A origem dos Neanderthais

terça-feira, setembro 22, 2009

The origin of Neandertals

J. J. Hublin 1

+ Author Affiliations

Max Planck Institute for Evolutionary Anthropology, 04103 Leipzig, Germany
Edited by Richard G. Klein, Stanford University, Stanford, CA, and approved August 6, 2009 (received for review April 14, 2009)


Western Eurasia yielded a rich Middle (MP) and Late Pleistocene (LP) fossil record documenting the evolution of the Neandertals that can be analyzed in light of recently acquired paleogenetical data, an abundance of archeological evidence, and a well-known environmental context. Their origin likely relates to an episode of recolonization of Western Eurasia by hominins of African origin carrying the Acheulean technology into Europe around 600 ka. An enhancement of both glacial and interglacial phases may have played a crucial role in this event, as well as in the subsequent evolutionary history of the Western Eurasian populations. In addition to climatic adaptations and an increase in encephalization, genetic drift seems to have played a major role in their evolution. To date, a clear speciation event is not documented, and the most likely scenario for the fixation of Neandertal characteristics seems to be an accretion of features along the second half of the MP. Although a separation time for the African and Eurasian populations is difficult to determine, it certainly predates OIS 11 as phenotypic Neandertal features are documented as far back as and possibly before this time. It is proposed to use the term “Homo rhodesiensis” to designate the large-brained hominins ancestral to H. sapiens in Africa and at the root of the Neandertals in Europe, and to use the term “Homo neanderthalensis” to designate all of the specimens carrying derived metrical or non-metrical features used in the definition of the LP Neandertals.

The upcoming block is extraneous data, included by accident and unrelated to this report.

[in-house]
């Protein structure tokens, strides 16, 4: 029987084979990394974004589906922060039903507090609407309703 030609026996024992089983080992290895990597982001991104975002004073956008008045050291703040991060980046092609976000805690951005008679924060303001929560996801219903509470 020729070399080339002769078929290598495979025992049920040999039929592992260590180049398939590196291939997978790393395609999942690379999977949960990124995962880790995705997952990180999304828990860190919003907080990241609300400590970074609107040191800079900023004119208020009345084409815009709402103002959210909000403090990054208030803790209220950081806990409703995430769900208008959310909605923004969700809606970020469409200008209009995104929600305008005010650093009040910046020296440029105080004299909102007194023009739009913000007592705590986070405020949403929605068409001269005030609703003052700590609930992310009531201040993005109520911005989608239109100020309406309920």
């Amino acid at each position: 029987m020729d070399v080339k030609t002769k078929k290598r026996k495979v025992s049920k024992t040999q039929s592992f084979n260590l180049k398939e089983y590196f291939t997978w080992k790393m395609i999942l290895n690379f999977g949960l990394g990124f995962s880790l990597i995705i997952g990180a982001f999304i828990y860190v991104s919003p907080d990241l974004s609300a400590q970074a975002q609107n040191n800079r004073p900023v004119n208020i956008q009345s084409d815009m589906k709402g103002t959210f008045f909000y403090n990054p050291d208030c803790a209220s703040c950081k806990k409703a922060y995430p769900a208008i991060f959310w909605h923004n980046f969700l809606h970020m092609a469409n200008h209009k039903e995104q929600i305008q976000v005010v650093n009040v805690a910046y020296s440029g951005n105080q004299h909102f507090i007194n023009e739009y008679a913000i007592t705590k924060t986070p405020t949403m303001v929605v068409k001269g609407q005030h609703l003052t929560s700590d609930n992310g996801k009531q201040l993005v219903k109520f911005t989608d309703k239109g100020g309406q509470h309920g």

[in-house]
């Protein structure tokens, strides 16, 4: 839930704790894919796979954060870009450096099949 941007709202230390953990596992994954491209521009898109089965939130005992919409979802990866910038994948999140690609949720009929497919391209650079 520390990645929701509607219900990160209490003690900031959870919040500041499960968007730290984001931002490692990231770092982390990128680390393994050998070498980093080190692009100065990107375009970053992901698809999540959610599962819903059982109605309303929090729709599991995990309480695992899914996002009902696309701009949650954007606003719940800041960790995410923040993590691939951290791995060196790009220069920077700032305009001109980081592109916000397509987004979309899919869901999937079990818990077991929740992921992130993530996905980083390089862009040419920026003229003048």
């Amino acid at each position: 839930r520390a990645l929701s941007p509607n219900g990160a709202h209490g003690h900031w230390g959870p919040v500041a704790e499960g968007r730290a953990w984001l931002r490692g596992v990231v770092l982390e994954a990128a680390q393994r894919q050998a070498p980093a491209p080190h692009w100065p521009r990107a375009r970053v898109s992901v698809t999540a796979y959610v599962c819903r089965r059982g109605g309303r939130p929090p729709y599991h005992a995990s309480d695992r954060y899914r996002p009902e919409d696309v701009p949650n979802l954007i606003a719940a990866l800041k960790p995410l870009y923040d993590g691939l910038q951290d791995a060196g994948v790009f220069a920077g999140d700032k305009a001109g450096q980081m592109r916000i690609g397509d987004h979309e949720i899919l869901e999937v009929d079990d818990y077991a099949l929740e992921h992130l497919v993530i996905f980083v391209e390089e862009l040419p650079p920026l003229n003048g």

Acheulean climate Homo heidelbergensis Homo sapiens Pleistocene


1To whom correspondence should be addressed. Email: hublin@eva.mpg.de

Author contributions: J.-J.H. wrote the paper.

The author declares no conflict of interest.

This article is a PNAS Direct Submission.

↵* Hawks and Wolpoff (46) have criticized this model on the basis of a statistical test. Among other problems, this test does not address the non-metrical features on which the accretion model was primarily established. It also combines two incompatible mathematical models: one (47) that addresses variance in the phenotypic means of groups connected by gene flow and in a state of equilibrium, and a second (48) that assesses a “scaled” square of generalized genetic distance, based on a model for splitting populations not connected by gene flow and not in equilibrium.


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